Malaysia still hopeful of solving MH370 mystery

Two years on, searchers no wiser about what happened to the Boeing 777 that vanished an hour after take-off


Malaysian prime minister Najib Razak said his government is committed to solving the “agonising mystery” of Flight 370 as the country marks the second anniversary of the aircraft’s disappearance.

Vessels looking for the Malaysia Airlines jet are due to finish scouring 120,000 square kilometres of southern Indian Ocean by mid-2016.

If that search fails, officials from Malaysia, Australia and China will gather “to determine the way forward,” Mr Najib said in a statement on Tuesday.

The Boeing 777 that vanished from radar on March 8th, 2014, en route to Beijing from Kuala Lumpur has become modern aviation’s biggest mystery. There has been no trace of the 239 people on board.

Families of the victims, more than half of whom were Chinese, want the hunt to continue even if the current search comes up empty, while investigators say the hunt will end unless fresh clues are found.

In Beijing on Tuesday, about 30 relatives marked the day by praying at Lama Temple, one of the city’s most historic sites.

Many families don’t believe their loved ones are dead because no bodies have been recovered. Outnumbered by police, they chanted, “We won’t give up until you return my family members.” Some held placards showing a picture of a plane with the words, “Definitely will return peacefully.”

Authorities still have little idea what took place in the cockpit or why the plane flew off course.

Last week, investigators began examining an object found on the coast of Mozambique that they suspect could be from the missing plane.

If verified, that washed-up fragment would be only the second component ever found from MH370.

A barnacle-encrusted wing piece was discovered on Reunion Island in July 2015. The same resident who found that part came across another piece on Reunion last week, made of similar material, and turned it over to police, according to Agence France-Presse.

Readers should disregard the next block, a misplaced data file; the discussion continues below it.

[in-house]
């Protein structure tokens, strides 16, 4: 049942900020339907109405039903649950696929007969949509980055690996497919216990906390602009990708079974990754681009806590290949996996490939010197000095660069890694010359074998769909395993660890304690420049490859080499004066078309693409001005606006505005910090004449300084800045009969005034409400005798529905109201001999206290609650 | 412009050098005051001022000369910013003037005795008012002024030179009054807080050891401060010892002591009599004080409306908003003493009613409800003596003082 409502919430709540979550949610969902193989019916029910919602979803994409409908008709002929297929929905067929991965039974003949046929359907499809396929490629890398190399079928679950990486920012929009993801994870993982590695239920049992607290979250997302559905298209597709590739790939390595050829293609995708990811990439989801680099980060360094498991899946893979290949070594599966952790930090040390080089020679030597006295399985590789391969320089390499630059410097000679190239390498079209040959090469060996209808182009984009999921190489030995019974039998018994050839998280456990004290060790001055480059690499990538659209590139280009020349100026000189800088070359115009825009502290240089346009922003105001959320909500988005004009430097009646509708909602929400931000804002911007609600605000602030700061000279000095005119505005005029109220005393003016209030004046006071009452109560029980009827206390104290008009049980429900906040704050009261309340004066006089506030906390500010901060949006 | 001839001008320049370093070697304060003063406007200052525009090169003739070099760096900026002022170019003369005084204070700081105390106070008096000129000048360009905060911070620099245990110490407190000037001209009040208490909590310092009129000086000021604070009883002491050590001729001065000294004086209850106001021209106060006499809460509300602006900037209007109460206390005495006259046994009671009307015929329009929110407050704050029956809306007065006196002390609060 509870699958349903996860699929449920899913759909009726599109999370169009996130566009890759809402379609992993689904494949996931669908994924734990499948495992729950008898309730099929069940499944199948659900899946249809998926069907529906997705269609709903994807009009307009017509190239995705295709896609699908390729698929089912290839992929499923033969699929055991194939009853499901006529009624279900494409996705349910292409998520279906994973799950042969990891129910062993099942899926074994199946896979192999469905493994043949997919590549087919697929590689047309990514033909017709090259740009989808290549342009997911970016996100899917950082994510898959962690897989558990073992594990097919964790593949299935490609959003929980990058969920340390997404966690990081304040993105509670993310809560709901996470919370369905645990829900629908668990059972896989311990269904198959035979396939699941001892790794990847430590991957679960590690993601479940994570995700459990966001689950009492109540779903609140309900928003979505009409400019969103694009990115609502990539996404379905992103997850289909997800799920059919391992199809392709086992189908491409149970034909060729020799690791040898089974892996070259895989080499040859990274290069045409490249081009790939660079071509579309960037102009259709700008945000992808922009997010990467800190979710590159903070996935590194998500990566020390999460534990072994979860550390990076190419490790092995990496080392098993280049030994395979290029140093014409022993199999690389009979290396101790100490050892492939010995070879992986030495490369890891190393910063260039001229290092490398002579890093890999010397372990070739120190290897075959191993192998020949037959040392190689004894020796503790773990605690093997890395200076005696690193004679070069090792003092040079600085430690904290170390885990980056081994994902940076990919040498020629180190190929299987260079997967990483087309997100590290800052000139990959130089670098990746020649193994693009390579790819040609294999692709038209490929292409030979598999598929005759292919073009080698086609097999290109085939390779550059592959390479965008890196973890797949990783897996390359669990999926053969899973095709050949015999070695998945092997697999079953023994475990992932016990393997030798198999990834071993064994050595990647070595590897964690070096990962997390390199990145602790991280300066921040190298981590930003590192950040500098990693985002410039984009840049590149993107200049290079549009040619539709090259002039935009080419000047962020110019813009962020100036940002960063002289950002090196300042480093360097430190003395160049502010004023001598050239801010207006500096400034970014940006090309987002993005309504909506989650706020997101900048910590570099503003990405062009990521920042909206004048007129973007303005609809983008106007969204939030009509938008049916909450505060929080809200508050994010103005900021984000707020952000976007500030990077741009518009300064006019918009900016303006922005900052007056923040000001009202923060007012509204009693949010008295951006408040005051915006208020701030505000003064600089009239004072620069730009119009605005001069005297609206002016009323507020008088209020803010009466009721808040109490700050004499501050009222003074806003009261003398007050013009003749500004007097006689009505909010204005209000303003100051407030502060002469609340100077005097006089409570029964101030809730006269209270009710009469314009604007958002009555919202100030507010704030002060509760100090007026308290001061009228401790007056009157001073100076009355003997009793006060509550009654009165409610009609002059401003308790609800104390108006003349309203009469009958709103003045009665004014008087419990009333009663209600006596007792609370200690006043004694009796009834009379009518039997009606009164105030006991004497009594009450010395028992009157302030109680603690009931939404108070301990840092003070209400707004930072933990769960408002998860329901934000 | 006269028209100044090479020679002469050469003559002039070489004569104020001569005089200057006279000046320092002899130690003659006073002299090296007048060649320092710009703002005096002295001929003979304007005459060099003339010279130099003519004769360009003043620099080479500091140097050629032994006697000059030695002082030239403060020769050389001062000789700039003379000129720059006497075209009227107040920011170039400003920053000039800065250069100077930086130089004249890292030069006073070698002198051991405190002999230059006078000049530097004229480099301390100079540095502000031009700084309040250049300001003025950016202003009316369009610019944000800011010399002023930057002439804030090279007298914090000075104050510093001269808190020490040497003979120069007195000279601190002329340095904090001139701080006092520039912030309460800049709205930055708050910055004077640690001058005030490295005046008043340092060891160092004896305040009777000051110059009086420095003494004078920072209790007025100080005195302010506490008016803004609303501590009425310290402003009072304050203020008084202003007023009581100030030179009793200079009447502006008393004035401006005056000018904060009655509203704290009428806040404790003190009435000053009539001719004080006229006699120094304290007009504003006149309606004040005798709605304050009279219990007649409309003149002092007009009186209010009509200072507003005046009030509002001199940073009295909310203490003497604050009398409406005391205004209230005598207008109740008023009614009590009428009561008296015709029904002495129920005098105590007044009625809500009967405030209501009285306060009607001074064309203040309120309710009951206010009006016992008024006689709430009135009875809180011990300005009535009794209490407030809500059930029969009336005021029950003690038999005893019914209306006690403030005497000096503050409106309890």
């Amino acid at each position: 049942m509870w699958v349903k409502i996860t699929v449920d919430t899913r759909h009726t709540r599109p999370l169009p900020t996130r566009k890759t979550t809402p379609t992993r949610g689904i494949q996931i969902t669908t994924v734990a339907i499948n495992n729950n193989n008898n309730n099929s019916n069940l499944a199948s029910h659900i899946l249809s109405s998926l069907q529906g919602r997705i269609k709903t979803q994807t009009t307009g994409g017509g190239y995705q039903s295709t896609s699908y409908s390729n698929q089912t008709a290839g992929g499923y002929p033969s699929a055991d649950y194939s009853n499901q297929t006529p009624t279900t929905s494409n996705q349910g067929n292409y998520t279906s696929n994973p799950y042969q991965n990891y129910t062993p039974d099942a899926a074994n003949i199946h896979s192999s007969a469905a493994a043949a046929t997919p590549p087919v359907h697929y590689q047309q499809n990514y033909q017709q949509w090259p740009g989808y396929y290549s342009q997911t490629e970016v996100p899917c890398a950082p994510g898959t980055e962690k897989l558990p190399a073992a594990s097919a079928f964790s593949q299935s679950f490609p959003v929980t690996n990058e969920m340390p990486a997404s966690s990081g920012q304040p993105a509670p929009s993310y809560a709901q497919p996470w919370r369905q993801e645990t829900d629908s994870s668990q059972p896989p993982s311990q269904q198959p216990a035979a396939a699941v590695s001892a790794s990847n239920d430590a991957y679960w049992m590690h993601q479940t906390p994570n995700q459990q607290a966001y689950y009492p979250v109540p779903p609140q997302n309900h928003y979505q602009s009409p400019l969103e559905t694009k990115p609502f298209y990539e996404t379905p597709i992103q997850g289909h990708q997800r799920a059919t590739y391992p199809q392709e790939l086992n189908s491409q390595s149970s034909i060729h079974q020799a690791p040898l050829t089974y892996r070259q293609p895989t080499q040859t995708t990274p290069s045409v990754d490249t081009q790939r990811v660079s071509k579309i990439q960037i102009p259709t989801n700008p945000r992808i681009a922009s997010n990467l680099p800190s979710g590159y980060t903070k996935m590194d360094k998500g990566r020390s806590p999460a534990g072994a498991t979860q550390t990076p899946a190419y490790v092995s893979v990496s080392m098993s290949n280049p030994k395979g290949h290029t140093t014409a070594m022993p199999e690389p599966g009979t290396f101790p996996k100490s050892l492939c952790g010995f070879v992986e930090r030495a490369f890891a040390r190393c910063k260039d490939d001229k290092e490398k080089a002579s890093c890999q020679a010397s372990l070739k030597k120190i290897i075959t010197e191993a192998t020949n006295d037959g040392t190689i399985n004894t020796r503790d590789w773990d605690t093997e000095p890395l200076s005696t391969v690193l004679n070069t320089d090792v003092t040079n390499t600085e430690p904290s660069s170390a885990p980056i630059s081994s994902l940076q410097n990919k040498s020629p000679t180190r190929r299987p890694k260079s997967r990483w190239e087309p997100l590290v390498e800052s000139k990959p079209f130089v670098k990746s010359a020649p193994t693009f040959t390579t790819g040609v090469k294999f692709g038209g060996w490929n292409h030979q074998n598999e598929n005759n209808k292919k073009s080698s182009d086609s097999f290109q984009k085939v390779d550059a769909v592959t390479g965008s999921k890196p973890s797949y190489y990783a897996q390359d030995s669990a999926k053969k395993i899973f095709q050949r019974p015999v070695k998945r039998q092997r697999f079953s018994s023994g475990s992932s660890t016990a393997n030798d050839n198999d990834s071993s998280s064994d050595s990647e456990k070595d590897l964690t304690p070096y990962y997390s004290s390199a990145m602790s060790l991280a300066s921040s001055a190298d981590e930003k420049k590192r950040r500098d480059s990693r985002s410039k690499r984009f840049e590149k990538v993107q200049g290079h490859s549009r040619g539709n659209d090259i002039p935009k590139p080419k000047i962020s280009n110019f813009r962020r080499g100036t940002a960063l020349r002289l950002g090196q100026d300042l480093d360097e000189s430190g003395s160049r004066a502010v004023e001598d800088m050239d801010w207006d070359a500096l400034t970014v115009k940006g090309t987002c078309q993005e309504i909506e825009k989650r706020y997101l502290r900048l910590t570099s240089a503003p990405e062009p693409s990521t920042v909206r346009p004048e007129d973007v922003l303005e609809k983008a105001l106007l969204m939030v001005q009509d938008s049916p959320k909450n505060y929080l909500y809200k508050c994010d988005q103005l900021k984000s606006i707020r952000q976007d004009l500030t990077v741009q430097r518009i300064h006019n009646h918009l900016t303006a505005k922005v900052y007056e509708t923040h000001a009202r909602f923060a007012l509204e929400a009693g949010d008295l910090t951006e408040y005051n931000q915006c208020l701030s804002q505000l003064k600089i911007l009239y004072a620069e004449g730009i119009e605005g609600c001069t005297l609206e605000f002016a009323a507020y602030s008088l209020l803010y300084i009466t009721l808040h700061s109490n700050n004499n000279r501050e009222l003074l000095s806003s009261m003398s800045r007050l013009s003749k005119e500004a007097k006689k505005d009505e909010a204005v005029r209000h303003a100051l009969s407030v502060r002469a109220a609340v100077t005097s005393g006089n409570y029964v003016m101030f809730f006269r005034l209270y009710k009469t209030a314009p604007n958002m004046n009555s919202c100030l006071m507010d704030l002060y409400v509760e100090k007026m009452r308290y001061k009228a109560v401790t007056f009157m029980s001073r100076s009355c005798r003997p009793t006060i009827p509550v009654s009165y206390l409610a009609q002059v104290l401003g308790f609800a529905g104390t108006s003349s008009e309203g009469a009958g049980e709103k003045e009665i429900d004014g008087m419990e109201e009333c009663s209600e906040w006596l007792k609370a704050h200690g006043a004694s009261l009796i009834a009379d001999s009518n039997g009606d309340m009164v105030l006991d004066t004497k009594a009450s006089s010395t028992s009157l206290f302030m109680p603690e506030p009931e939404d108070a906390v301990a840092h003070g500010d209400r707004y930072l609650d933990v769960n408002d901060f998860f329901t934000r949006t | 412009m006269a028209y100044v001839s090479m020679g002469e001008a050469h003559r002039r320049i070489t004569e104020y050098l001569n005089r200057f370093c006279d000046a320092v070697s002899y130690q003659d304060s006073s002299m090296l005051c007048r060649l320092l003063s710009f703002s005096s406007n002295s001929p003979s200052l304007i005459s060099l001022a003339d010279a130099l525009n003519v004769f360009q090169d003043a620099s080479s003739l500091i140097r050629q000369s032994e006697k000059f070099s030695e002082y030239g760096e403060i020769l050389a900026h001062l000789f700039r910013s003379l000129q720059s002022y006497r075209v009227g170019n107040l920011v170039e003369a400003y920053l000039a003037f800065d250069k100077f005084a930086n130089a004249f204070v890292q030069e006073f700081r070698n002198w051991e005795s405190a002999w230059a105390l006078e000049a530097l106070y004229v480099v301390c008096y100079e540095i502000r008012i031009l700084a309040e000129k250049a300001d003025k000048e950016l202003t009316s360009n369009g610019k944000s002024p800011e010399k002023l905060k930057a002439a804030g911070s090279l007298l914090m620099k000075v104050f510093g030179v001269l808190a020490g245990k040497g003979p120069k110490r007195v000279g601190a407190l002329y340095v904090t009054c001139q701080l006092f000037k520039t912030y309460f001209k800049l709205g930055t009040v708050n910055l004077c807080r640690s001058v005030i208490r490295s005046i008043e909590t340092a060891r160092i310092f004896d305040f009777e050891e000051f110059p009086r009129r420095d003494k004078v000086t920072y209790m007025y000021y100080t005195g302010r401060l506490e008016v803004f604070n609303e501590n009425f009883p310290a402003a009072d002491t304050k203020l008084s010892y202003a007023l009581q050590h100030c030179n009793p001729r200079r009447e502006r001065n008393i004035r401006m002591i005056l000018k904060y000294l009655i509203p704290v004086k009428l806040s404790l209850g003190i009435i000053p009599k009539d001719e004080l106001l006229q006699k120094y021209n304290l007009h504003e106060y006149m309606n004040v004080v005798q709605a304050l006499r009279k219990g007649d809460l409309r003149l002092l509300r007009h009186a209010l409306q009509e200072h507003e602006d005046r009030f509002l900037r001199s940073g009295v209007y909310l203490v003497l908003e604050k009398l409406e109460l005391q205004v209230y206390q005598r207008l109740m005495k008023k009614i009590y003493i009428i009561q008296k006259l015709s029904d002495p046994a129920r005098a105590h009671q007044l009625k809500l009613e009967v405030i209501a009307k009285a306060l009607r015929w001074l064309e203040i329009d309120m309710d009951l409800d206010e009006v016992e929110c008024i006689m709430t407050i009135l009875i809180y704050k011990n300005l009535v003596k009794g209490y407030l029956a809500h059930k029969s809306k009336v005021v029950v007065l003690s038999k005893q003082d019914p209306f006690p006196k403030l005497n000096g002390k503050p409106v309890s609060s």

Thousands of miles to the east, the main search for the jet centers on a remote patch of Indian Ocean. About 90,000 square kilometers, or three-quarters of the area, have been scanned without success, the Australian government said Tuesday.

“The search has been the most challenging in aviation history,” Mr Najib said in his statement.

He said he was still “hopeful” the jet would be found in that area.

 Analysis of ocean drift indicates debris from the crash could have reached the coast of Mozambique, the government said.

Two years ago, air-traffic controllers lost contact with MH370 less than an hour after take-off as it approached Vietnam. Military radar showed the plane took a left turn and looped back across Malaysia. Based on pings between the plane and a satellite, Australian investigators believe MH370 cruised south over the Indian Ocean before plunging into the water.

It’s very unlikely that anyone was in control of the plane when it hit the ocean, Martin Dolan, head of the Australian Transport Safety Bureau, said in an interview last month. 

Analysis of the satellite-communication data suggests the plane was on auto-pilot until it ran out of fuel.

It then probably banked left and spiraled into the ocean, Mr Dolan said.

A Malaysian-led investigation team is still working on conclusions and safety recommendations from the aircraft’s disappearance, according to a statement Tuesday.

Malaysia will release a final report on the disaster if wreckage is found or the search is called off, it said. 

The team’s eight areas of focus are: the flight’s diversion from its planned route; air traffic services; the profiles of the crew; the plane’s airworthiness and maintenance record; satellite communications; wreckage and impact; organization and management at Malaysia Airlines and the country’s civil aviation department; and the plane’s cargo.

“The document is meaningless. It doesn’t say anything new,” Zhang Lixia from Heilongjiang province, whose daughter was on the flight, said at the Lama Temple.

“We want to know exactly what happened.” Some family members have sued Malaysia Airlines in the US and China over the incident.